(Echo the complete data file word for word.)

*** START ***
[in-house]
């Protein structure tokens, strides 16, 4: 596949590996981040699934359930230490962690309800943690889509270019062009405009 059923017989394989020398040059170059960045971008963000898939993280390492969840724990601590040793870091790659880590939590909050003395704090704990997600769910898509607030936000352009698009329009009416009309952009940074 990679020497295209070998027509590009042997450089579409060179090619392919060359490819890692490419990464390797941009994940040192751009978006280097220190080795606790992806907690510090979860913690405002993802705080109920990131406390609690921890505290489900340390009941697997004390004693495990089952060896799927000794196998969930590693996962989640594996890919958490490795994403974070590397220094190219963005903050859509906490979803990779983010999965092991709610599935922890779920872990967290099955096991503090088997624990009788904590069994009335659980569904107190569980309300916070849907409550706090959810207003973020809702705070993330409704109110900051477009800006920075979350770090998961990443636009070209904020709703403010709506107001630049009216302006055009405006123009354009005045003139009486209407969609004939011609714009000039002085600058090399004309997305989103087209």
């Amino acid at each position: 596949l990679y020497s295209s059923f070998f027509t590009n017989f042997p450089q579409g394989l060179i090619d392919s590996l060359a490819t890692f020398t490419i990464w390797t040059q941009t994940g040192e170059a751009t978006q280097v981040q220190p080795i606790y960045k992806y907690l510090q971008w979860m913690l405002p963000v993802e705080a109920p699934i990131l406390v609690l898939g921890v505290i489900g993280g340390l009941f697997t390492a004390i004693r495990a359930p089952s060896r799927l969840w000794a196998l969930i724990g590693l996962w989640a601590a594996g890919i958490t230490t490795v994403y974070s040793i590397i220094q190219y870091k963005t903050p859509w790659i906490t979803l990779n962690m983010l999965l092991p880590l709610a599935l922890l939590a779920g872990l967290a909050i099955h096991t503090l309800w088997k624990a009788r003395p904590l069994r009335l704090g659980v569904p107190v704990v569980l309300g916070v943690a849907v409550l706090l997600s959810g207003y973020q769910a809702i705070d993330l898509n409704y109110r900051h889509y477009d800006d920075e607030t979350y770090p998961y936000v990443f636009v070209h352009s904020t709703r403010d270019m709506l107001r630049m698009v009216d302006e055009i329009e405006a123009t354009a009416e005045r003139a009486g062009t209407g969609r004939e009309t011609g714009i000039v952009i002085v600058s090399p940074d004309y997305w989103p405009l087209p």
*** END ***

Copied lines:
[in-house]
């Protein structure tokens, strides 16, 4: 596949590996981040699934359930230490962690309800943690889509270019062009405009 059923017989394989020398040059170059960045971008963000898939993280390492969840724990601590040793870091790659880590939590909050003395704090704990997600769910898509607030936000352009698009329009009416009309952009940074 990679020497295209070998027509590009042997450089579409060179090619392919060359490819890692490419990464390797941009994940040192751009978006280097220190080795606790992806907690510090979860913690405002993802705080109920990131406390609690921890505290489900340390009941697997004390004693495990089952060896799927000794196998969930590693996962989640594996890919958490490795994403974070590397220094190219963005903050859509906490979803990779983010999965092991709610599935922890779920872990967290099955096991503090088997624990009788904590069994009335659980569904107190569980309300916070849907409550706090959810207003973020809702705070993330409704109110900051477009800006920075979350770090998961990443636009070209904020709703403010709506107001630049009216302006055009405006123009354009005045003139009486209407969609004939011609714009000039002085600058090399004309997305989103087209």
């Amino acid at each position: 596949l990679y020497s295209s059923f070998f027509t590009n017989f042997p450089q579409g394989l060179i090619d392919s590996l060359a490819t890692f020398t490419i990464w390797t040059q941009t994940g040192e170059a751009t978006q280097v981040q220190p080795i606790y960045k992806y907690l510090q971008w979860m913690l405002p963000v993802e705080a109920p699934i990131l406390v609690l898939g921890v505290i489900g993280g340390l009941f697997t390492a004390i004693r495990a359930p089952s060896r799927l969840w000794a196998l969930i724990g590693l996962w989640a601590a594996g890919i958490t230490t490795v994403y974070s040793i590397i220094q190219y870091k963005t903050p859509w790659i906490t979803l990779n962690m983010l999965l092991p880590l709610a599935l922890l939590a779920g872990l967290a909050i099955h096991t503090l309800w088997k624990a009788r003395p904590l069994r009335l704090g659980v569904p107190v704990v569980l309300g916070v943690a849907v409550l706090l997600s959810g207003y973020q769910a809702i705070d993330l898509n409704y109110r900051h889509y477009d800006d920075e607030t979350y770090p998961y936000v990443f636009v070209h352009s904020t709703r403010d270019m709506l107001r630049m698009v009216d302006e055009i329009e405006a123009t354009a009416e005045r003139a009486g062009t209407g969609r004939e009309t011609g714009i000039v952009i002085v600058s090399p940074d004309y997305w989103p405009l087209p």